There has and will be plenty of healthy debate leading up to the draft on who might be considered the top forward from the WHL with No. 2-ranked Hunter Shinkaruk of the Medicine Hat Tigers, No. 5 Morgan Klimchuk of the Regina Pats and No. 8 Curtis Lazar of the Edmonton Oil Kings in the mix.
Shinkaruk, who may miss time due to an undisclosed injury suffered Saturday, is sixth in the league with 35 points, including 17 goals, in 24 games.
"He's a shifty, clever forward," MacDonald said of Shinkaruk. "He has the ability to switch to another gear when driving to the net and the puck does not slow him down. He's one of the best playmakers in the [WHL]; very good puck sense and velvet hands. He has a great overall understanding of the game."
Klimchuk has 13 goals and 25 points in 24 games after totaling 18 goals and 36 points in 67 games last season. Lazar, who racked up 31 points in 63 games in 2011-12, has eight goals and 14 points in 22 games for the Oil Kings in 2012-13.
"Right now, Shinkaruk would have the edge on being the No. 1 forward," MacDonald said. "He has proven he can be a reliable scorer. He's very smart and is showing this year he can find other ways to contribute.
"Lazar is on a much better team and the points aren't coming as everyone might have thought because maybe expectations were a little high for him because of his strong finish last year, but what he has improved on this year is his overall play. He pays attention to detail at both ends of the rink and is developing into a solid two-way player."
MacDonald was quick to point out that Klimchuk and No. 11 Oliver Bjorkstrand of the Winterhawks also should be high on everyone's draft list. Bjorkstrand leads all first-year WHL players with 11 goals and 21 points in 22 games. Coming in at No. 3 on the WHL list after Jones and Shinkaruk is defenseman Ryan Pulock of the Brandon Wheat Kings.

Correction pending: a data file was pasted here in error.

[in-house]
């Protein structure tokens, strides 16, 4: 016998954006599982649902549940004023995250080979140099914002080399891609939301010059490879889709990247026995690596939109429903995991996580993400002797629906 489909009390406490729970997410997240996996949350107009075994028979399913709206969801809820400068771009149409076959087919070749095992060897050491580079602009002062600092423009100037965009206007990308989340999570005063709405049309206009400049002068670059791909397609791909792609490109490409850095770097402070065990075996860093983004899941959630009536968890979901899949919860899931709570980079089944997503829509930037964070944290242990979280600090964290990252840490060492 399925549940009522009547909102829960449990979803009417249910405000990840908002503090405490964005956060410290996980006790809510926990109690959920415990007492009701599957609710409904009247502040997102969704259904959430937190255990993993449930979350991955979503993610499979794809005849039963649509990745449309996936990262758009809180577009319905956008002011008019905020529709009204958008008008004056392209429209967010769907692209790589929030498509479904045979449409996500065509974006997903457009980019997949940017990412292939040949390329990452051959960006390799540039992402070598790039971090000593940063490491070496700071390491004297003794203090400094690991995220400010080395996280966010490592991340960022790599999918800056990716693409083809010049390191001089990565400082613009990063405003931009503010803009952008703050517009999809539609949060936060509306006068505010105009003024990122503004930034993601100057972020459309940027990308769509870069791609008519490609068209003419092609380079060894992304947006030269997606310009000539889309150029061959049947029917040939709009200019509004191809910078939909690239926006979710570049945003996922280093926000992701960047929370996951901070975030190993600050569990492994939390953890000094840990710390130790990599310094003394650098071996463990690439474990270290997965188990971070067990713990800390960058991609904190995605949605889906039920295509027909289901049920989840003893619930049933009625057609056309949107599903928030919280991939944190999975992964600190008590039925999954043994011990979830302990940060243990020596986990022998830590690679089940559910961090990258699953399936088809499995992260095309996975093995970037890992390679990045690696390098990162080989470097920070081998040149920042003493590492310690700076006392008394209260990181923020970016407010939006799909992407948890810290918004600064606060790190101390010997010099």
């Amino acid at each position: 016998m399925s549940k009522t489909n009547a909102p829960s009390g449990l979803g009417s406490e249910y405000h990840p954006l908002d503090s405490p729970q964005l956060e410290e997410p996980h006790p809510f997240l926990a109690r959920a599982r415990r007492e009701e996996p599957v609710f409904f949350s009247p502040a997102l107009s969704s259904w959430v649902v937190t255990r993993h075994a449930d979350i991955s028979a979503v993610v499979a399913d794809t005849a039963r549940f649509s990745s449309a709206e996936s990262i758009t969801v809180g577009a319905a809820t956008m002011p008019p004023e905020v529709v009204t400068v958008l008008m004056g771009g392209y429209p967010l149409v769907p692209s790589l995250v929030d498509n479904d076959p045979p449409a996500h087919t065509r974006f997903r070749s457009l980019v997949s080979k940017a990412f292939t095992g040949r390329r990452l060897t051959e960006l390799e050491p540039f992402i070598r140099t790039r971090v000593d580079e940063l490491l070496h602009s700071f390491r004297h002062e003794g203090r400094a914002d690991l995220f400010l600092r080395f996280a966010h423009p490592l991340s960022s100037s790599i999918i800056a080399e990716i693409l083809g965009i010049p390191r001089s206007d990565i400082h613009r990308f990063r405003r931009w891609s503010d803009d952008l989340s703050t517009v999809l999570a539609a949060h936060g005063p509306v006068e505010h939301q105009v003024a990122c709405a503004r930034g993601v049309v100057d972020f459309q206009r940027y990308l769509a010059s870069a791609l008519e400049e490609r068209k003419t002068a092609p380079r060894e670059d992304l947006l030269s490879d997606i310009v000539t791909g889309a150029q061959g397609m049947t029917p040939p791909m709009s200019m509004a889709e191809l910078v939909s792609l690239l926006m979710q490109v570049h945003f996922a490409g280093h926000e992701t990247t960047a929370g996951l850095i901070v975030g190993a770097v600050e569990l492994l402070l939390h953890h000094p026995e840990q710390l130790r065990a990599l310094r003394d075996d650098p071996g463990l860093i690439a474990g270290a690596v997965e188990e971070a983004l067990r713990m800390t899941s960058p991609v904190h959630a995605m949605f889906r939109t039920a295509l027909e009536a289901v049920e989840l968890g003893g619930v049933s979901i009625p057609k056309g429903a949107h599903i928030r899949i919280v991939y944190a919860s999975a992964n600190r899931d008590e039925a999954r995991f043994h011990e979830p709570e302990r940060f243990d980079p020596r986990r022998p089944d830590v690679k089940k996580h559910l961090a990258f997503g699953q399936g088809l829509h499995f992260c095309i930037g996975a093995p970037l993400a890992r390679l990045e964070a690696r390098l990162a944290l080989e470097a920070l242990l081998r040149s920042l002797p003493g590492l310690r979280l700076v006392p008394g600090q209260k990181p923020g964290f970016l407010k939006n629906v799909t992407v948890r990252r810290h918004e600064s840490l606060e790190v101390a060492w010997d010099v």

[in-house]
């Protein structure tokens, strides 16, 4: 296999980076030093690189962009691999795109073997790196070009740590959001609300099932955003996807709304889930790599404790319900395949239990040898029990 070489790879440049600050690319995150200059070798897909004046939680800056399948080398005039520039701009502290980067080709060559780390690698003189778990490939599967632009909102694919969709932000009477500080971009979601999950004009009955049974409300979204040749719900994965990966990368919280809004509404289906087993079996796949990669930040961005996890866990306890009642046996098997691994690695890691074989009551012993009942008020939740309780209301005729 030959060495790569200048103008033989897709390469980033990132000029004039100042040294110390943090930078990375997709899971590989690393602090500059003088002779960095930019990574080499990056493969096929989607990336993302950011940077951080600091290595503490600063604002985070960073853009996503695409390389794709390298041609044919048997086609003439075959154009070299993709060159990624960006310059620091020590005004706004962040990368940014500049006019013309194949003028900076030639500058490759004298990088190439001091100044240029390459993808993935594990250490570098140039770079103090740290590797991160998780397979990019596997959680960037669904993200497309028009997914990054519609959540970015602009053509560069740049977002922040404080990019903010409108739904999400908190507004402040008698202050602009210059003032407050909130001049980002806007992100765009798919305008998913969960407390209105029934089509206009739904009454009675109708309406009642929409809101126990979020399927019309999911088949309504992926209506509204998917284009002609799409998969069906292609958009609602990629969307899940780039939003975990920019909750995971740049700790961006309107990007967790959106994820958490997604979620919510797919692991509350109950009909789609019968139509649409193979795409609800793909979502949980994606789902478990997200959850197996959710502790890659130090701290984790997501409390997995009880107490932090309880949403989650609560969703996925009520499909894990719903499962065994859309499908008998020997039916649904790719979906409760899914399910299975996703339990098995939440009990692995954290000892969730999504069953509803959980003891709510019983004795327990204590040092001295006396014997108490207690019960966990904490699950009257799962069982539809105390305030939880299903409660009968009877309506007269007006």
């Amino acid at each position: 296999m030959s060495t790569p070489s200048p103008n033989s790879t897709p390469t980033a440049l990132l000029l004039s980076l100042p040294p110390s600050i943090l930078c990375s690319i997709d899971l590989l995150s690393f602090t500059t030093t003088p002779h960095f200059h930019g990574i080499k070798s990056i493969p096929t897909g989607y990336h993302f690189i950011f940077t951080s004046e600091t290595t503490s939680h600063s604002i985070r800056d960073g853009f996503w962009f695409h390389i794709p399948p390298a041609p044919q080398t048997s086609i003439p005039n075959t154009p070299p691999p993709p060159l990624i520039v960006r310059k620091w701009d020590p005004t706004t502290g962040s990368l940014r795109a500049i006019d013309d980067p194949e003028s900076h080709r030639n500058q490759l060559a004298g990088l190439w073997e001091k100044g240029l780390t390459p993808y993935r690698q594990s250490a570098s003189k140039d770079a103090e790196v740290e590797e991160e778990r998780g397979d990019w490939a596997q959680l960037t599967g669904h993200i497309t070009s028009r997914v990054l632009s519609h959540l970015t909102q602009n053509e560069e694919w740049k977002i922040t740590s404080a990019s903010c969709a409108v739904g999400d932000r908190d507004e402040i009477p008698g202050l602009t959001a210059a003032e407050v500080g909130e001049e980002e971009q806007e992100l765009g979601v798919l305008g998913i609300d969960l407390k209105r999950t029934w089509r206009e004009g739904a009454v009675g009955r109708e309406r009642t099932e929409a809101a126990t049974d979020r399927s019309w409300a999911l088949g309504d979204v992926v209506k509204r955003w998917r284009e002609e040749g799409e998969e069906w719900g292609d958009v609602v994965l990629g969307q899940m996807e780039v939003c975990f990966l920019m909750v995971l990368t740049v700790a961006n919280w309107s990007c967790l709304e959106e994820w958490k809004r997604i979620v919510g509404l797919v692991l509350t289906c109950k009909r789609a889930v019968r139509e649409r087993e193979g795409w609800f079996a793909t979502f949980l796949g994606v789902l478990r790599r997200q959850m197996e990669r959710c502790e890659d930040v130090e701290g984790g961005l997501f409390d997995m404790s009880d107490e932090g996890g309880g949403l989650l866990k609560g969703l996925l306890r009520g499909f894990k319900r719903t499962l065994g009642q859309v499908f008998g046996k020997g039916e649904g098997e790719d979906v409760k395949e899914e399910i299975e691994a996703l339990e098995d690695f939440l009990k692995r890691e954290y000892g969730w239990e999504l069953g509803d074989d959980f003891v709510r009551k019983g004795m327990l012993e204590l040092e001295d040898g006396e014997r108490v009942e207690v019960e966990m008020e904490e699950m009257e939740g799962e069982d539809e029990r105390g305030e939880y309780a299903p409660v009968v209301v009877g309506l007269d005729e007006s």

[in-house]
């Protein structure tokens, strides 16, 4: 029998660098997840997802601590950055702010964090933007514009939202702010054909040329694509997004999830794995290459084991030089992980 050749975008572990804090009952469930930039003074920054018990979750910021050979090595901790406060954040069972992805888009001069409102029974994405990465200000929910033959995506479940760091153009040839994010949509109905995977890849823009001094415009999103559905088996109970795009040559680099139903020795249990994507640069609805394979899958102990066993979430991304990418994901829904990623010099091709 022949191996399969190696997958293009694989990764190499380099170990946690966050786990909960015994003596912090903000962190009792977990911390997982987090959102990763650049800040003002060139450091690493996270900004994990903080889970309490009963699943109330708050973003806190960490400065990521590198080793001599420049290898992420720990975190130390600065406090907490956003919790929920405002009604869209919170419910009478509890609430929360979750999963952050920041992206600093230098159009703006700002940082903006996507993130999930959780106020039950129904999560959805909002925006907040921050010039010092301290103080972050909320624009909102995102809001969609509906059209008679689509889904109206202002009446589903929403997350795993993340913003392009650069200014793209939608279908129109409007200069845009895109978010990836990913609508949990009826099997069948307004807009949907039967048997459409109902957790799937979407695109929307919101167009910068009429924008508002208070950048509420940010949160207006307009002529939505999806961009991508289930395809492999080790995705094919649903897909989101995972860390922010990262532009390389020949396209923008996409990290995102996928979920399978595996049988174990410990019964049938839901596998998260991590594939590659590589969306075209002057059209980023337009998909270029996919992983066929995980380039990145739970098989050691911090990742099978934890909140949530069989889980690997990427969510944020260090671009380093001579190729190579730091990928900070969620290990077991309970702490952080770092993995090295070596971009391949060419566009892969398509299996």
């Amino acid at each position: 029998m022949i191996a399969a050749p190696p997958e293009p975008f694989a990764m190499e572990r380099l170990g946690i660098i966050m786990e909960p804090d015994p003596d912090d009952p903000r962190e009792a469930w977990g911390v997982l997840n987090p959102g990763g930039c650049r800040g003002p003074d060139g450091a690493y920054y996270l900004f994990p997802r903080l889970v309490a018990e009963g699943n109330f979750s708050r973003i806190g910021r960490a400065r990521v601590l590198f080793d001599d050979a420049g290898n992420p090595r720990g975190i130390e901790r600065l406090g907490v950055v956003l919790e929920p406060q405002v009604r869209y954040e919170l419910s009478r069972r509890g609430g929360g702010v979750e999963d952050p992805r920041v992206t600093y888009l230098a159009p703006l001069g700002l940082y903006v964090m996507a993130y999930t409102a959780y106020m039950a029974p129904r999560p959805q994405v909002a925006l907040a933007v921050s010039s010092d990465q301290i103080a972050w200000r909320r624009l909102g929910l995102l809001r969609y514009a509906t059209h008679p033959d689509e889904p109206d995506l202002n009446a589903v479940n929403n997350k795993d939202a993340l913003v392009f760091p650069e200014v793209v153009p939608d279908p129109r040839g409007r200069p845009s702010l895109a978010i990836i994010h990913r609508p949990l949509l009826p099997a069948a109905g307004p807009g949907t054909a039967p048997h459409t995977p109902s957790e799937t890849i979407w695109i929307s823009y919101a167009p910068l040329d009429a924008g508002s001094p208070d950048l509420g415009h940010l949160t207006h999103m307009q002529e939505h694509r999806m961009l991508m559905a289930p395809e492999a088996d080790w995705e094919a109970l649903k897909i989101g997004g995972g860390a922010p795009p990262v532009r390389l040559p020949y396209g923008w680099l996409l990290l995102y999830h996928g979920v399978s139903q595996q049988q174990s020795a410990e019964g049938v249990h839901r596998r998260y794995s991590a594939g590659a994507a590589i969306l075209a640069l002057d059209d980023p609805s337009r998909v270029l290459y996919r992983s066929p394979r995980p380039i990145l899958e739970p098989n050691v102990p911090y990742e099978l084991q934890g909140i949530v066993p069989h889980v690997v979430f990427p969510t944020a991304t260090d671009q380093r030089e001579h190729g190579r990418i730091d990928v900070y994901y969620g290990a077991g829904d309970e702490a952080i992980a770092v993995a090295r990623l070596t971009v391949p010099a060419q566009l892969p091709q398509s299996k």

"He's positionally sound and a good puck-mover," MacDonald said of Pulock. "He has a very good awareness and an ability to run a power play because he has a big shot and gets the puck through."
The No. 1 player from the OHL is two-way center Sean Monahan of the Ottawa 67's. Monahan (6-2, 186) had 33 goals and 78 points for Ottawa last season, and already has 11 goals and 33 points in 23 games in 2012-13.
"His production probably would be quite a bit more if he had somebody who could finish for him," Central Scouting's Chris Edwards told NHL.com. "He gets pucks through traffic, has real good hands, real good play-making ability. He's got an excellent shot, gets it off real quick and gets himself involved in battles for pucks. He's used in every situation, double- and triple-shifted at times."
Darnell Nurse of the Sault Ste. Marie Greyhounds is No. 2 on the OHL list. The 6-3.5, 189-pound defenseman has four goals, 17 points and a plus-6 rating in 23 games in his second season for the Greyhounds. Nurse had one goal and 10 points as a rookie in 2011-12.
"He's just a big, steady guy that doesn't make a lot of mistakes," Edwards said. "He gets the puck and he generally makes a good pass with it. He's a real smart guy, uses his size well, [is] physical and plays with an edge and toughness. He's a good all-round guy."
J.T. Compher, who stars for the USNTDP U-18 team, is the top-rated skater in the USHL. The 5-10.5, 184-pound left wing, who will attend the University of Michigan next fall, has two goals and three points in six games this season, but has been sidelined the past 15 games with an undisclosed injury.
Players from the USNTDP U-18 team account for half the USHL top 10. In addition to Compher, is No. 3 Hudson Fasching (committed to the University of Minnesota), No. 4 Steven Santini (Boston College), No. 5 Keaton Thompson (North Dakota) and No. 7 Michael McCarron (Western Michigan).